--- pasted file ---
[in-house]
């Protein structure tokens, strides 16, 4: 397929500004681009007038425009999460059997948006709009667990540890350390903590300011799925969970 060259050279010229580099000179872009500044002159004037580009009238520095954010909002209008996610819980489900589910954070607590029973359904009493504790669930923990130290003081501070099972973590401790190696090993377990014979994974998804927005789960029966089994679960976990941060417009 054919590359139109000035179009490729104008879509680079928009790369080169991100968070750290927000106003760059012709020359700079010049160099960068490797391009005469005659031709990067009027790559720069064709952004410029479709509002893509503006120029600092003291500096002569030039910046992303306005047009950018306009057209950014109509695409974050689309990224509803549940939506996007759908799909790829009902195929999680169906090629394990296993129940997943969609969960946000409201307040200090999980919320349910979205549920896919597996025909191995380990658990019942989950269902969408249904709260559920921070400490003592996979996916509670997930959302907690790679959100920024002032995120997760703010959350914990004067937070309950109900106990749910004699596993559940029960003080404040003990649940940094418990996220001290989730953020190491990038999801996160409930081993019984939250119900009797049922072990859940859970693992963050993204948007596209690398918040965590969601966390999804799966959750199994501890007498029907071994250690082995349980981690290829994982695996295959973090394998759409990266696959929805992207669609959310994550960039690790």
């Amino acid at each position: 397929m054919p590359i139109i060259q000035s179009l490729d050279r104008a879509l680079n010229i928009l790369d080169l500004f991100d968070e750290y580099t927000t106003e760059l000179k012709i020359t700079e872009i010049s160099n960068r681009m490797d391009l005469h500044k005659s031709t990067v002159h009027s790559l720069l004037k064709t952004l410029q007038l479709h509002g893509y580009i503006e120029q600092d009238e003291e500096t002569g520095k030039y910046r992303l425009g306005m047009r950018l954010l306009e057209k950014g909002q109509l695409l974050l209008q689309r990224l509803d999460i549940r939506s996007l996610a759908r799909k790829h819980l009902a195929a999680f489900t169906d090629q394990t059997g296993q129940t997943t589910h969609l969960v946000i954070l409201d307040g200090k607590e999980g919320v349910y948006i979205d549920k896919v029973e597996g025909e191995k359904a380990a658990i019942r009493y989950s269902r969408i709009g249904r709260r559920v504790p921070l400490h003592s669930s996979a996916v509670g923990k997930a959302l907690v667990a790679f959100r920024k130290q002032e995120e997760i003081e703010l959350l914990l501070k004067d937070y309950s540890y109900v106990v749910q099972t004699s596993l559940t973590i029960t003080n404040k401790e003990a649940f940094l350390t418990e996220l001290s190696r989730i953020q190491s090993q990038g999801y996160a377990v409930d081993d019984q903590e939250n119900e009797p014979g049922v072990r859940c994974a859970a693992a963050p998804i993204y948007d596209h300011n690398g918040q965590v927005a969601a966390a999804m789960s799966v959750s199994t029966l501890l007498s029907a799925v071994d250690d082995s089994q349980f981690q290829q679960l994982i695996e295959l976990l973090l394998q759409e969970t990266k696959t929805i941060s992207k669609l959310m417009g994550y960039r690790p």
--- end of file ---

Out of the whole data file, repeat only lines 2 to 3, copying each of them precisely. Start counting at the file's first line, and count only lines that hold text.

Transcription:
């Protein structure tokens, strides 16, 4: 397929500004681009007038425009999460059997948006709009667990540890350390903590300011799925969970 060259050279010229580099000179872009500044002159004037580009009238520095954010909002209008996610819980489900589910954070607590029973359904009493504790669930923990130290003081501070099972973590401790190696090993377990014979994974998804927005789960029966089994679960976990941060417009 054919590359139109000035179009490729104008879509680079928009790369080169991100968070750290927000106003760059012709020359700079010049160099960068490797391009005469005659031709990067009027790559720069064709952004410029479709509002893509503006120029600092003291500096002569030039910046992303306005047009950018306009057209950014109509695409974050689309990224509803549940939506996007759908799909790829009902195929999680169906090629394990296993129940997943969609969960946000409201307040200090999980919320349910979205549920896919597996025909191995380990658990019942989950269902969408249904709260559920921070400490003592996979996916509670997930959302907690790679959100920024002032995120997760703010959350914990004067937070309950109900106990749910004699596993559940029960003080404040003990649940940094418990996220001290989730953020190491990038999801996160409930081993019984939250119900009797049922072990859940859970693992963050993204948007596209690398918040965590969601966390999804799966959750199994501890007498029907071994250690082995349980981690290829994982695996295959973090394998759409990266696959929805992207669609959310994550960039690790």
């Amino acid at each position: 397929m054919p590359i139109i060259q000035s179009l490729d050279r104008a879509l680079n010229i928009l790369d080169l500004f991100d968070e750290y580099t927000t106003e760059l000179k012709i020359t700079e872009i010049s160099n960068r681009m490797d391009l005469h500044k005659s031709t990067v002159h009027s790559l720069l004037k064709t952004l410029q007038l479709h509002g893509y580009i503006e120029q600092d009238e003291e500096t002569g520095k030039y910046r992303l425009g306005m047009r950018l954010l306009e057209k950014g909002q109509l695409l974050l209008q689309r990224l509803d999460i549940r939506s996007l996610a759908r799909k790829h819980l009902a195929a999680f489900t169906d090629q394990t059997g296993q129940t997943t589910h969609l969960v946000i954070l409201d307040g200090k607590e999980g919320v349910y948006i979205d549920k896919v029973e597996g025909e191995k359904a380990a658990i019942r009493y989950s269902r969408i709009g249904r709260r559920v504790p921070l400490h003592s669930s996979a996916v509670g923990k997930a959302l907690v667990a790679f959100r920024k130290q002032e995120e997760i003081e703010l959350l914990l501070k004067d937070y309950s540890y109900v106990v749910q099972t004699s596993l559940t973590i029960t003080n404040k401790e003990a649940f940094l350390t418990e996220l001290s190696r989730i953020q190491s090993q990038g999801y996160a377990v409930d081993d019984q903590e939250n119900e009797p014979g049922v072990r859940c994974a859970a693992a963050p998804i993204y948007d596209h300011n690398g918040q965590v927005a969601a966390a999804m789960s799966v959750s199994t029966l501890l007498s029907a799925v071994d250690d082995s089994q349980f981690q290829q679960l994982i695996e295959l976990l973090l394998q759409e969970t990266k696959t929805i941060s992207k669609l959310m417009g994550y960039r690790p």